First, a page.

Village of the Week: A community that wasn't always Yorkshire and the link to the beheading of Anne Boleyn
In fact, it hasn’t even been a Yorkshire village for that long in the grand scheme of things.
But Mosborough, south of the city of Sheffield has a long and strong history.
It has a larger than usual village population, more houses, new houses, businesses, amenities and its location means it does enjoy a degree of rurality but is close to the motorway, main roads, cities, towns and services.
The make up of Mosborough is sustainable too. In some ways more perhaps than the traditional Yorkshire dales and coastal villages that are so sought after.
You can buy a three bedroomed house for £165,000, you can buy a modern apartment for less than that. If you want a detached house on a modern development, you can get one for well under £300,000.
If you want a character house, with history and the fireplace and the wooden beams - you can get that too.
The village today is served by a fair few pubs, a fish and chip shop, sandwich shop, a C of E church, Methodist church and businesses such as an estate agent, hair and beauty salons, interiors shop, takeaways, newsagent, solicitor and off-licence.
One of the pubs of the past has been in the headlines over recent years.
The Royal Oak on High Street, believed to have been between 200 and 300 years old, was demolished in May 2021 without planning permission.
There were calls for the developer to be forced to rebuild the old watering hole brick by brick, but officers at Sheffield Council said technicalities and the threat of fines prevented them from taking that approach despite its loss being described as significant.
Bar 24 argued at the time that it had demolished the pub due to concerns about people breaking into the building and ‘dropping dead’ after gallons of chemicals were dumped at the site. The developer applied successfully for retrospective permission to demolish the pub and build a Co-op and other shops where it had stood.
Police had been called in October 2020 to reports of toxic waste being illegally dumped at the site, with chemicals seeping into the ground and contaminating a house and the grounds next door. The developer said that when a surveyor visited to assess the damage they had to cut the visit short as the fumes coming from the basement were so overpowering.
Work to construct the Co-op is ongoing.
As it stands now, Mosborough used to be a township and included Owlthorpe, Westfield and Waterthorpe and Halfway.
According to the extensively informative local history website, “The Mosborough One Place Study”, in 1837 the village was part of the ecclesiastical parish of Eckington and combined with 33 other Derbyshire parishes to form the Chesterfield Poor Law Union.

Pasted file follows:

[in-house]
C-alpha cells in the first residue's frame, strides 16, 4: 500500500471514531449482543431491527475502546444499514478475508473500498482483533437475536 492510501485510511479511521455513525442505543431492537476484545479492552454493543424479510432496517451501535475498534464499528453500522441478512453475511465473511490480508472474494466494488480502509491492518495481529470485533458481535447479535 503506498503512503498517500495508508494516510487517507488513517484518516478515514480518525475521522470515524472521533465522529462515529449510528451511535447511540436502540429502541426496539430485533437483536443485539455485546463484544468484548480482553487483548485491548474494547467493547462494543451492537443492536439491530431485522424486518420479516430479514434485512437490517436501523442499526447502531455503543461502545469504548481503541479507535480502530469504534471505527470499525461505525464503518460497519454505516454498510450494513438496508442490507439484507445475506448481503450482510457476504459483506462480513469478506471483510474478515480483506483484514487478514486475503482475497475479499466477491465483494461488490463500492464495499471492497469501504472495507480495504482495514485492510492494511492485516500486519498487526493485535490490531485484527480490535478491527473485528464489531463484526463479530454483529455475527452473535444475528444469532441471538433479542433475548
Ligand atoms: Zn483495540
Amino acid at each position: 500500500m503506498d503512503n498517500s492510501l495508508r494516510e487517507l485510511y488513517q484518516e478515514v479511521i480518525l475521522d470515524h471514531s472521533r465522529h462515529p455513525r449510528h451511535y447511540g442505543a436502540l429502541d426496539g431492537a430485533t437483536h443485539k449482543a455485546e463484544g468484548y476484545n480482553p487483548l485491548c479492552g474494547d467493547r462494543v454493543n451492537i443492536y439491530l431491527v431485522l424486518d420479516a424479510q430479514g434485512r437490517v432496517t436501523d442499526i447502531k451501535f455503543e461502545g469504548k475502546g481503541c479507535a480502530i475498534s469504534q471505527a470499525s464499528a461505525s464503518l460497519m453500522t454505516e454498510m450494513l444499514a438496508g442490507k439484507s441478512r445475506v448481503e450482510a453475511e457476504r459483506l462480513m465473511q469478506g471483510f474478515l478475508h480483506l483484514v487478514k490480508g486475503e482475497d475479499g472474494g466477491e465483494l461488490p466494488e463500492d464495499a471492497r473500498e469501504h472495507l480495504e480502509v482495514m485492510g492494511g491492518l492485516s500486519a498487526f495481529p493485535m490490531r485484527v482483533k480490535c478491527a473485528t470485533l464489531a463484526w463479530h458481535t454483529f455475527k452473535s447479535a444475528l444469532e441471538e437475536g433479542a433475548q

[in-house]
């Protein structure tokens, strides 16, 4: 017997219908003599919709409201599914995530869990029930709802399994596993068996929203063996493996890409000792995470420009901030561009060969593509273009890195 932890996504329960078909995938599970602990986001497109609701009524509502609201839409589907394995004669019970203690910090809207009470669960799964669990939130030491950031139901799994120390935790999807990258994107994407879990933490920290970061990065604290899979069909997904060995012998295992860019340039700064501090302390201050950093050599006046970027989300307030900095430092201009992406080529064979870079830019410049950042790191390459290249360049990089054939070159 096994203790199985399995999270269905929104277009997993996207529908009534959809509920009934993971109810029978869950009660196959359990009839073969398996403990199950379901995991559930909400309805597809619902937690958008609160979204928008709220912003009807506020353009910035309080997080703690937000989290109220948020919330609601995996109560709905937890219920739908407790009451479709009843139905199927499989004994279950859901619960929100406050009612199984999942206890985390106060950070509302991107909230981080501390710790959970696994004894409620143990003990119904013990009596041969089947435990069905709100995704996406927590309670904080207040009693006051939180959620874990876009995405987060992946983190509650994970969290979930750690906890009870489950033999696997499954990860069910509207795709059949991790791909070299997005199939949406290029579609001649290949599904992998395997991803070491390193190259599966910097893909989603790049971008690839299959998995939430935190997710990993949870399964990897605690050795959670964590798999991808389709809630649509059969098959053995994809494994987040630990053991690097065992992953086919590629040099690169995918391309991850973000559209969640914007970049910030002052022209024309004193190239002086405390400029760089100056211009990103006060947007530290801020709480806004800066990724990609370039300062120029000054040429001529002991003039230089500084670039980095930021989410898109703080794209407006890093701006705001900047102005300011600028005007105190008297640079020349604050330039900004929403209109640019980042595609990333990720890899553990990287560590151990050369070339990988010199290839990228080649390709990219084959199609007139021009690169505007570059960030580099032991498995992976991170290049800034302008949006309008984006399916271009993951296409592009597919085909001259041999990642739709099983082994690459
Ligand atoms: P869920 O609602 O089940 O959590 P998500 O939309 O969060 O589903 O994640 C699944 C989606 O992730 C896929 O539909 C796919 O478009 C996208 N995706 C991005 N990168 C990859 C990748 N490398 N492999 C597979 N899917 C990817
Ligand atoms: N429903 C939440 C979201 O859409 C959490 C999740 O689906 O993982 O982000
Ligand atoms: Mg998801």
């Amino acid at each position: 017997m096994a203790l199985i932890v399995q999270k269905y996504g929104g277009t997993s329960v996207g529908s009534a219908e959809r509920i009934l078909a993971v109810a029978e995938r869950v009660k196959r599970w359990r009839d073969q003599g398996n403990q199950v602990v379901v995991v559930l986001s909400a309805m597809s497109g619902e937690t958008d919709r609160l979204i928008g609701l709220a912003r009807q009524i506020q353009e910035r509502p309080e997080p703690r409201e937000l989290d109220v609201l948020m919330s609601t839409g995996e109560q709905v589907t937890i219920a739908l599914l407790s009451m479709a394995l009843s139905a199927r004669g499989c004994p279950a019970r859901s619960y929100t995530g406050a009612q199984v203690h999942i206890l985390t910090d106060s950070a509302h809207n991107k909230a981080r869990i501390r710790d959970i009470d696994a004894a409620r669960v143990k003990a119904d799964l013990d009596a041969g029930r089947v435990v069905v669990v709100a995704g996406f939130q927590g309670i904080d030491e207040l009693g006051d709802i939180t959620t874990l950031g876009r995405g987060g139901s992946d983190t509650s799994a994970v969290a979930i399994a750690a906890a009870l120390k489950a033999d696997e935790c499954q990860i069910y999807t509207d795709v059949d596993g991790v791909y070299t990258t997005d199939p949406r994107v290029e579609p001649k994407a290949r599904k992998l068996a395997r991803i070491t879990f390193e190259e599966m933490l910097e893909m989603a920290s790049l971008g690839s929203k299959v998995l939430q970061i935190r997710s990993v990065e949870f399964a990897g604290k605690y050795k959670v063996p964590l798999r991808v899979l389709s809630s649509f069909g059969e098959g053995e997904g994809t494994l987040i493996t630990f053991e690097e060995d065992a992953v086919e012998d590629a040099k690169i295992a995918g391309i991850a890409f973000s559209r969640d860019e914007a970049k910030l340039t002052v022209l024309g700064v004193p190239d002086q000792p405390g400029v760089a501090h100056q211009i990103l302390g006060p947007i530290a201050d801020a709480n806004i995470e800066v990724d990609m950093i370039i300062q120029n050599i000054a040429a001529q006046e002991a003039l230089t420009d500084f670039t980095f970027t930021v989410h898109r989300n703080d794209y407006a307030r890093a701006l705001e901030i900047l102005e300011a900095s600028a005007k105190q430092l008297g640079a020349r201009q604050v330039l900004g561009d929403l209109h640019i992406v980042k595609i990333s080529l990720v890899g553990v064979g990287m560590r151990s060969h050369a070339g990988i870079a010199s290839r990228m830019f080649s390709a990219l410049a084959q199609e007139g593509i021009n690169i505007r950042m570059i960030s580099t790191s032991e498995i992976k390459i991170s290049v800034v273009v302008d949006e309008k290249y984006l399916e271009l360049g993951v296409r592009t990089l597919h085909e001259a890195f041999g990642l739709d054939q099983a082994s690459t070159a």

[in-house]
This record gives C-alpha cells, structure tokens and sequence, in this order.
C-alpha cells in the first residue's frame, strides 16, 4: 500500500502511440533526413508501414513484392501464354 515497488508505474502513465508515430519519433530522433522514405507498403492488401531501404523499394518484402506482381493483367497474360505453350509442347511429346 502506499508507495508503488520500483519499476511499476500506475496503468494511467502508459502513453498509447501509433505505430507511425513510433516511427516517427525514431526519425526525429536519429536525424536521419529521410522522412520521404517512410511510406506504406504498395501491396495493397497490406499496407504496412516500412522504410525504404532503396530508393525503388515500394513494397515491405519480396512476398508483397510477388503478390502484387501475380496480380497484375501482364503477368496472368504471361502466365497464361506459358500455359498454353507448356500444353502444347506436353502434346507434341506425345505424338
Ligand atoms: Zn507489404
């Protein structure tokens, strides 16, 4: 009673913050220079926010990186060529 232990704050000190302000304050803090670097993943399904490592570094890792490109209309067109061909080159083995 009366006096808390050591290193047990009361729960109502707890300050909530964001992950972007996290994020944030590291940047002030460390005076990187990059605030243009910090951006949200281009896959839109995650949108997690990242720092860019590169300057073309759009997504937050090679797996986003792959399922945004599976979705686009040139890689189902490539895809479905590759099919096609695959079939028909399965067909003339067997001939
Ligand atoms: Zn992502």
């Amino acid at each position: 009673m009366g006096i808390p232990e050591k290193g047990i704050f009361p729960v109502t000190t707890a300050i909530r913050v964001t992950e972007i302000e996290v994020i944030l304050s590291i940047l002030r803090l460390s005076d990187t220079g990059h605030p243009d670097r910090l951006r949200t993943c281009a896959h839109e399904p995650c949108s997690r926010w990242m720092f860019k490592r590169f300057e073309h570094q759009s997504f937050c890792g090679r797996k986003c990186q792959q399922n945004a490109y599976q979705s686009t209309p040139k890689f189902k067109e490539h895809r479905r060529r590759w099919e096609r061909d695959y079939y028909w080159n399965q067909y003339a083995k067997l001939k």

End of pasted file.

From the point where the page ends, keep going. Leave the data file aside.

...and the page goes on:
The Union was given additional responsibilities by the Public Health Act 1872 and the creation of the Chesterfield Rural Sanitary Authority. This Authority was around until 1894 when it became the Chesterfield Rural District Council.
In 1974 Eckington (including Mosborough) became part of North East Derbyshire District but further local government re-organisation in 1967 saw Mosborough come under Sheffield City Council.
Even more historically, the village was known as Moresburgh, which gradually evolved into Mosburg and later Moresborowe and features in 9th century Anglo Saxon records of Derbyshire land owners.
For generations, indeed centuries, farming was the main way of life but Mosborough was synonymous with the steel industry that dominated Sheffield for so many years.
It was the rapid expansion of the sickle and hook manufacturing trade in the 18th and 19th centuries that would transform the character of Mosborough in subsequent years, says The Mosborough One Place Study.
A sickle was a single-handed agricultural tool with curved blades and used for harvesting or reaping grain crops, or cutting succulent forage for feeding livestock while a hook could cut in one swoop.
While it may have started with individual craftsmen, the industrial movement meant that it developed into big business.
Hutton & Co was based at Ridgeway and founded by The Hutton family in 1760 and operated from several locations. Its main business rival at the time was Thomas Staniforth and Co which was nearer to Hackenthorpe.
Both businesses closed in the 1980s.
But, tools were being used well before this time and the Sheffield Museum contains a number of bones and flint tools unearthed in the area during the 19th century, dating back to the Neolithic period, this shows the area was inhabited long before the Angles settled.
They were British invaders who moved in at the end of the Romanic period around 500AD.
Mosborough Hall is also worth a mention in this account.
Dating back to the 17th century it was once a manor house and is Grade II listed.
The original hall, before it became a hotel as it is today, once belonged to William Carey who was a courtier and favourite of King Henry VIII of England.
Carey was a Gentleman of the Privy chamber, and Esquire of the Body to the King. However, his wife, Mary Boleyn, is known to history as a mistress of King Henry VIII and the sister of Henry's second wife, Anne Boleyn.
Carey’s son, Henry Carey, 1st Baron Hunsdon KG PC (March 4 1526 –July 23 1596), was also an English nobleman and courtier but was reportedly born at Mosborough Hall
His aunt, Anne, was very much the lead figure in his young life and she had warship of him while engaged to Henry VIII.
In one of the most famous incidents in Royal history- she was beheaded in May 1536.